For many with long-haul COVID-19, brain fog has become a part of life. Stumbling to find the proper word for something, forgetting details once committed to memory, feeling easily confused, getting lost or being mentally drained have become all too common.
A recent study in the Annals of Clinical and Translational Neurology found that nearly 85% of people with long COVID-19, who weren’t hospitalized, experienced neurological symptoms, including brain fog. This often makes it impossible for them to do tasks they once conquered with ease, like cleaning their house or finishing a work presentation. But what is brain fog? Is there anything to be done about it?
“Brain fog is certainly not an actual diagnostic term,” James C. Jackson, the assistant director of the ICU Recovery Center at Vanderbilt and lead psychologist at the Critical Illness, Brain Dysfunction and Survivorship Center (CIBS), told TODAY. “It isn’t in the formally known nomenclature.”
But that doesn’t mean it’s a complete unknown.
“Brain fog is very common in the ICU survivorship community and the community of cancer survivors,” Jackson said. “It has become common not only in popular culture now, but also certainly in the large and expanding community of COVID long-haulers.”
Explaining brain fog can be tough because it can mean so many things.
“The term is still frustratingly imprecise,” Jackson explained. “It leads to a lot of confusion and it leads to problems in communication. You may tell me you have brain fog … You might be referring by that to problems in memory. I assume that it means problems in attention. It could mean general malaise.”
Still, it remains an incredibly annoying symptom.
“Brain fog very much is one of those one of those things they would list at the top of the pyramid of complaints along with physical fatigue,” Jackson said. “The symptoms usually improve over time, which is not saying necessarily that they go away.”
Tracking symptoms and asking for help
Jackson recommends that people with brain fog talk to their doctors for help. First, they should ask to be screened for mental health conditions, such as depression, anxiety and PTSD. These ailments also can cause people to feel as if they’re not thinking clearly.
“It could be that the brain fog is influenced by the anxiety and depression and if we treat those treatable conditions a natural consequence is that the brain fog could really diminish,” Jackson said. “So that's good news.”
Renee Madathil, a rehabilitation neuropsychologist at the University of Rochester Medical Center, recommends that people record any signs of brain fog.
“Monitor your symptoms by writing them down and keeping a daily journal,” she told TODAY. “See if you notice any patterns.”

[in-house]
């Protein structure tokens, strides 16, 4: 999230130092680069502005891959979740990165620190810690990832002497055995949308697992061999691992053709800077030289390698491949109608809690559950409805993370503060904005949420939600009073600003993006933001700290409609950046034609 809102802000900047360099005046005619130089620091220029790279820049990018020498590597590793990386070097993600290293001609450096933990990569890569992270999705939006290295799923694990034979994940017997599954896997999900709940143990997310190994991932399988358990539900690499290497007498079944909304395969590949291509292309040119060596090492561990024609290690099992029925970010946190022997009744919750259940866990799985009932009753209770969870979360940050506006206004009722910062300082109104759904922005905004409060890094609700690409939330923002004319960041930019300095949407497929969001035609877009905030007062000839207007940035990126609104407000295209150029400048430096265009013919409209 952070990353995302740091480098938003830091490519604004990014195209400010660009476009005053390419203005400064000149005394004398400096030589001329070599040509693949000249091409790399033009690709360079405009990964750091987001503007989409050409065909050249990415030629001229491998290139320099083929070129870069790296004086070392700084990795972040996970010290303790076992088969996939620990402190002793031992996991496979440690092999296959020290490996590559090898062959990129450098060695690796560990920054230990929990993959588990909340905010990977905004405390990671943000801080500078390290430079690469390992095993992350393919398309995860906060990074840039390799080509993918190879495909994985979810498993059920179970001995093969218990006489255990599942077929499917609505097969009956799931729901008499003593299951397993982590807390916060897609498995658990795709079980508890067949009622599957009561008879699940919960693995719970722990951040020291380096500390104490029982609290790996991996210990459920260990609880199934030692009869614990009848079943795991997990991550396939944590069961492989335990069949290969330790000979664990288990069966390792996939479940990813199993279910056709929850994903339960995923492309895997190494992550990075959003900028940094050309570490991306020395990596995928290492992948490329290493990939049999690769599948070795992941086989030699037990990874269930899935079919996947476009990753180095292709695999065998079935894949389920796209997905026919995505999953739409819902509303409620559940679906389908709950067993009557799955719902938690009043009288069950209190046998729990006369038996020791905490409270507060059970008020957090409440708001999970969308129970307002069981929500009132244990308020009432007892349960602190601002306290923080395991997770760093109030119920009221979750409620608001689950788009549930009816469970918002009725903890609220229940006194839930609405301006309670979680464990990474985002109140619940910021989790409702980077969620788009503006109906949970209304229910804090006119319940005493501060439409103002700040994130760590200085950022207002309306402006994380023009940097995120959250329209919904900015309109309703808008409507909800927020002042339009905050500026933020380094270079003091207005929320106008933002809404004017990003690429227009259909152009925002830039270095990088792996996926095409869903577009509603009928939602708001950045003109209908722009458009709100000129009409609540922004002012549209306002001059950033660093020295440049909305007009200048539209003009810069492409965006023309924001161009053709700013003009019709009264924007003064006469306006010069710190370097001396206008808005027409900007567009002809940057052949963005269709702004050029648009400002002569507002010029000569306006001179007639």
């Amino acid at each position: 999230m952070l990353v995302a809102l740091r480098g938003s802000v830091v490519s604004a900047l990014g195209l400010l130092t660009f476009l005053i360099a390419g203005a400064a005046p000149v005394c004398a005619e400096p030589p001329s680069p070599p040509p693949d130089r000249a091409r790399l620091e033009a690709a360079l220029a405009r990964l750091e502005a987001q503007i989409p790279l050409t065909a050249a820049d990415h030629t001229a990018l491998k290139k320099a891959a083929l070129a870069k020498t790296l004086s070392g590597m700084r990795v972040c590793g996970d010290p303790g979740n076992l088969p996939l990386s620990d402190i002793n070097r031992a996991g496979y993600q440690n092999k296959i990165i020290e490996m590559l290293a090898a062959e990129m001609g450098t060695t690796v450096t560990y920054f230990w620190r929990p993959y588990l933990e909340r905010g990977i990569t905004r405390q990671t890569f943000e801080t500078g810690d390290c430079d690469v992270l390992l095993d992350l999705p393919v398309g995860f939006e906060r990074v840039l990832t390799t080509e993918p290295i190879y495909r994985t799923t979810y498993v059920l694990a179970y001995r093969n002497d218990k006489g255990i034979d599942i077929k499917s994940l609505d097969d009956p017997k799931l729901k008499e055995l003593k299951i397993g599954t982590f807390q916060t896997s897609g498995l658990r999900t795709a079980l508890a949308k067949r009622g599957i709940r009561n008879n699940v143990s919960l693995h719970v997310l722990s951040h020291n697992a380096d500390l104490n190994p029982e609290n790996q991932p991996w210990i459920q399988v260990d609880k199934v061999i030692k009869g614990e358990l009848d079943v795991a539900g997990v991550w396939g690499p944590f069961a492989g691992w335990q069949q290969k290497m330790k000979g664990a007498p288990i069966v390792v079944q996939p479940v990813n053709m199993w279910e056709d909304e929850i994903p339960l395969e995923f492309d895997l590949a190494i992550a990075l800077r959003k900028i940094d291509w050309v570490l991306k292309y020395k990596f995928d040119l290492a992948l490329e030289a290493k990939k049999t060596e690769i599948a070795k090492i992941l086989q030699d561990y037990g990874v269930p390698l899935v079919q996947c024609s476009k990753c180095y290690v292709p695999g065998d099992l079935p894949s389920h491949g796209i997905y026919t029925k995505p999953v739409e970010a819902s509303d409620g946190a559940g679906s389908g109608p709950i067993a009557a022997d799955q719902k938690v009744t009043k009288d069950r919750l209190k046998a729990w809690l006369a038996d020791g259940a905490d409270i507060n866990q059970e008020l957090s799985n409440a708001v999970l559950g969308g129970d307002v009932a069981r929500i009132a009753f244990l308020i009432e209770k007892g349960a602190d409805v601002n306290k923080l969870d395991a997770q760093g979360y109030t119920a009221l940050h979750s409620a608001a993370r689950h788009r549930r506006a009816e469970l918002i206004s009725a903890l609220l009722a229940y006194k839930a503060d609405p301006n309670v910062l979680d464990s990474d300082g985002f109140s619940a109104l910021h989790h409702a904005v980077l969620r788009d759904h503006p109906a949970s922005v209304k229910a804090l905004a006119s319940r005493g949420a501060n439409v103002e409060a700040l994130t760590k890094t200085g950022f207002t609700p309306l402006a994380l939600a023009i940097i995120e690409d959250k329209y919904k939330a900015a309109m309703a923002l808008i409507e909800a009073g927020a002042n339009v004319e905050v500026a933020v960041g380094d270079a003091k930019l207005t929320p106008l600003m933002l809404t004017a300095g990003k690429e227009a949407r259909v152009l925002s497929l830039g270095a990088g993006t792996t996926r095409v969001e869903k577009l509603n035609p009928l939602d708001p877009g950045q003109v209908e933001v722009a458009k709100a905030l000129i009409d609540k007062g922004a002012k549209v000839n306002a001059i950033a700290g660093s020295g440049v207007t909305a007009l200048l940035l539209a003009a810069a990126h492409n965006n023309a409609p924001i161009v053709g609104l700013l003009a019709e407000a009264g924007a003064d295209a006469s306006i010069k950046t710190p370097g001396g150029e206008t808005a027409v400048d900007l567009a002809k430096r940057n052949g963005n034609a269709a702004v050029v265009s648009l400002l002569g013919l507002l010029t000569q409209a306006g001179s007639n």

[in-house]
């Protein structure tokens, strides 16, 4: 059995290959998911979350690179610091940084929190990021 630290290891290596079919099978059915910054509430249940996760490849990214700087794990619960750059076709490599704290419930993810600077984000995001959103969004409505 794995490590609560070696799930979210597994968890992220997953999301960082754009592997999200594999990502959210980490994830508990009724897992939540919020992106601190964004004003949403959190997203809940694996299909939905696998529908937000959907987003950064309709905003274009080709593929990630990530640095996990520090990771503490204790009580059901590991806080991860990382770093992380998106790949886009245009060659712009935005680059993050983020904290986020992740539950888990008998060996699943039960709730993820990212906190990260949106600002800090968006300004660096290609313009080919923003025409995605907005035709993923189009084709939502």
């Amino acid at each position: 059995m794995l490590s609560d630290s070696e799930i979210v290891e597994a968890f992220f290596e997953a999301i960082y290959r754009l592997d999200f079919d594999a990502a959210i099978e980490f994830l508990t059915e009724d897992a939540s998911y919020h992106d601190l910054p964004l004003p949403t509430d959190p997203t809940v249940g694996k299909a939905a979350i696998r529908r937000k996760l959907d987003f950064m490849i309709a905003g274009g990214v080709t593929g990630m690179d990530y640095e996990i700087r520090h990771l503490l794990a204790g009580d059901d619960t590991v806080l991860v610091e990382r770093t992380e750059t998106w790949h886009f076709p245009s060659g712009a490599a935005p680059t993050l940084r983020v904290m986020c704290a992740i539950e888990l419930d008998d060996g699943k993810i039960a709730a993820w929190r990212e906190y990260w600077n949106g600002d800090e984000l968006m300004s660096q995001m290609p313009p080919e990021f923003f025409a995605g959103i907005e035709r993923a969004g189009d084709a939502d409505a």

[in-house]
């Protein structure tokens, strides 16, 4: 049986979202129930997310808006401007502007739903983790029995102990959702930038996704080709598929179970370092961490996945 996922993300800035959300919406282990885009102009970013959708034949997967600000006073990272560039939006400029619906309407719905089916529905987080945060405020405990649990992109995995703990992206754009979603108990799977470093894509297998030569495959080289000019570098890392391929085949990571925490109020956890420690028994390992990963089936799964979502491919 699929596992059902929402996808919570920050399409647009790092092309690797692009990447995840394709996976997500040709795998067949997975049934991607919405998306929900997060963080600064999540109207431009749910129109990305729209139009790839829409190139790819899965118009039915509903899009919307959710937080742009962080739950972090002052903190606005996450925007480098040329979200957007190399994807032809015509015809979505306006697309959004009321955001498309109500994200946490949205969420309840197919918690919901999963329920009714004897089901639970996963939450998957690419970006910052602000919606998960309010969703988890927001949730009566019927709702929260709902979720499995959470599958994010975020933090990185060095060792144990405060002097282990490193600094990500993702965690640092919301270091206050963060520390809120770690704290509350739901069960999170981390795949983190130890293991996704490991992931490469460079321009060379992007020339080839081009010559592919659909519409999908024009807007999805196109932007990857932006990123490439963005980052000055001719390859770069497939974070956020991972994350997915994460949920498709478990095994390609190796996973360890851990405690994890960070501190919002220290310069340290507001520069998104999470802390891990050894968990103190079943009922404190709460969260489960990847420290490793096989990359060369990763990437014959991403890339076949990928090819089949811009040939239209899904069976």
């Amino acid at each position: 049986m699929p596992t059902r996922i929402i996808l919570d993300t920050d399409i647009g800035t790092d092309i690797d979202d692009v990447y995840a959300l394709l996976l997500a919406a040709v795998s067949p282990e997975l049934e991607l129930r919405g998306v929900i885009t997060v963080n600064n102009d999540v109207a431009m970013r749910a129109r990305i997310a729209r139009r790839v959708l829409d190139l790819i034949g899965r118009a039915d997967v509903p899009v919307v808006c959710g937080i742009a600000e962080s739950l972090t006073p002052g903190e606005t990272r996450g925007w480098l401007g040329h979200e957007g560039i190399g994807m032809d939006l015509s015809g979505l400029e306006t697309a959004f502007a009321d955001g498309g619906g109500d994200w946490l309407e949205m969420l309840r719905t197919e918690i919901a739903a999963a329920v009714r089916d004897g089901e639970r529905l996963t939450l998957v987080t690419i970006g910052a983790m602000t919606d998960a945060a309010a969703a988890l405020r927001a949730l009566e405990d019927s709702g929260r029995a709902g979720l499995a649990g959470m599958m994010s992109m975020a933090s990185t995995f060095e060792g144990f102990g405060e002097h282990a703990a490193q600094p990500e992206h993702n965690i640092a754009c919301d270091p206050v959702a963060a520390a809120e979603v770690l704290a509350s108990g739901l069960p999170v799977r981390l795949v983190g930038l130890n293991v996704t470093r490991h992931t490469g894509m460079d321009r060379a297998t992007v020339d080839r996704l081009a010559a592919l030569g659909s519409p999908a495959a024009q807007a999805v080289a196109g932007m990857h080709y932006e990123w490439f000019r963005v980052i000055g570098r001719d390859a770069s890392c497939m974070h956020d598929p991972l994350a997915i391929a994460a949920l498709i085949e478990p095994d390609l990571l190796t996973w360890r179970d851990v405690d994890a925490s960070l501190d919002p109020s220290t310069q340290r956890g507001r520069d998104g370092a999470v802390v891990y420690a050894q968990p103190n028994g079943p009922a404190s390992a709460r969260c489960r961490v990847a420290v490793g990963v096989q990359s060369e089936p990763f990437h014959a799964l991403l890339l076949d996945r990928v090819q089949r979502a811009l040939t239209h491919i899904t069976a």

Sometimes people might realize that on days they sleep poorly they also have more trouble thinking. That can really help people prioritize healthy behaviors to try to improve their cognition. It also helps direct more specific conversations with doctors.
“You can go to your PCP and say, ‘I’ve been journaling … These are the patterns I have noticed,’” Madathil said. “Your PCP can take it from there and start targeting a plan to manage some of those issues.”
What’s cognitive therapy?
For people who still feel as if medication and behavior changes aren’t improving their thinking, cognitive therapy can help. Cognitive therapists, who are often neuropsychologists, try to determine where the problem starts through a thorough assessment. Often a patient’s goals drive the treatments.
“When we look at memory issues as rehabilitation specialists we have to figure out where the breakdown is occurring,” Madathil said. “I'm going to try to break down the steps to memory formation and take a magnifying glass to each of those steps and see where the breakdown is.”
Memory has several parts, she explained. One first has to pay attention, then encode that information, then store it and finally retrieve it. When Madathil determines where the problem happens, she can provide tailored solutions to help. If it’s attention that’s related to exhaustion, for example, she is going to recommend improved sleep hygiene and stress-reducing measures.
“There is not a pill or a device or a treatment strategy in the world that's going to fix cognitive functioning if you have really poor sleep,” she said. “If we could get sleep under control, if we get anxiety under control and we still continue to see these cognitive issues, we might consider other approaches.”
Cognitive therapists also recommend various tricks to help.
“We're actually working on things like memory strategies,” she said. “Sometimes a medication can come into play depending on what the person’s presenting issues are. But generally speaking for COVID-related brain fog, we're going to start with some of the therapies.”
It might feel “a little bit like school” with people performing tasks with paper and pencil. But the therapists will help people improve their memory, organize their thinking and help the person reach their goals. But it is important to seek professional guidance if brain fog is slowing one down.
“A lot of people who have brain fog were never actually hospitalized and had a mild case. They might not think that they need help,” she said. “Recovery is a process … There are many many specialists that need to be at the table for someone to get back to living the life that they want to after a devastating illness or injury regardless of whether or not you were hospitalized.”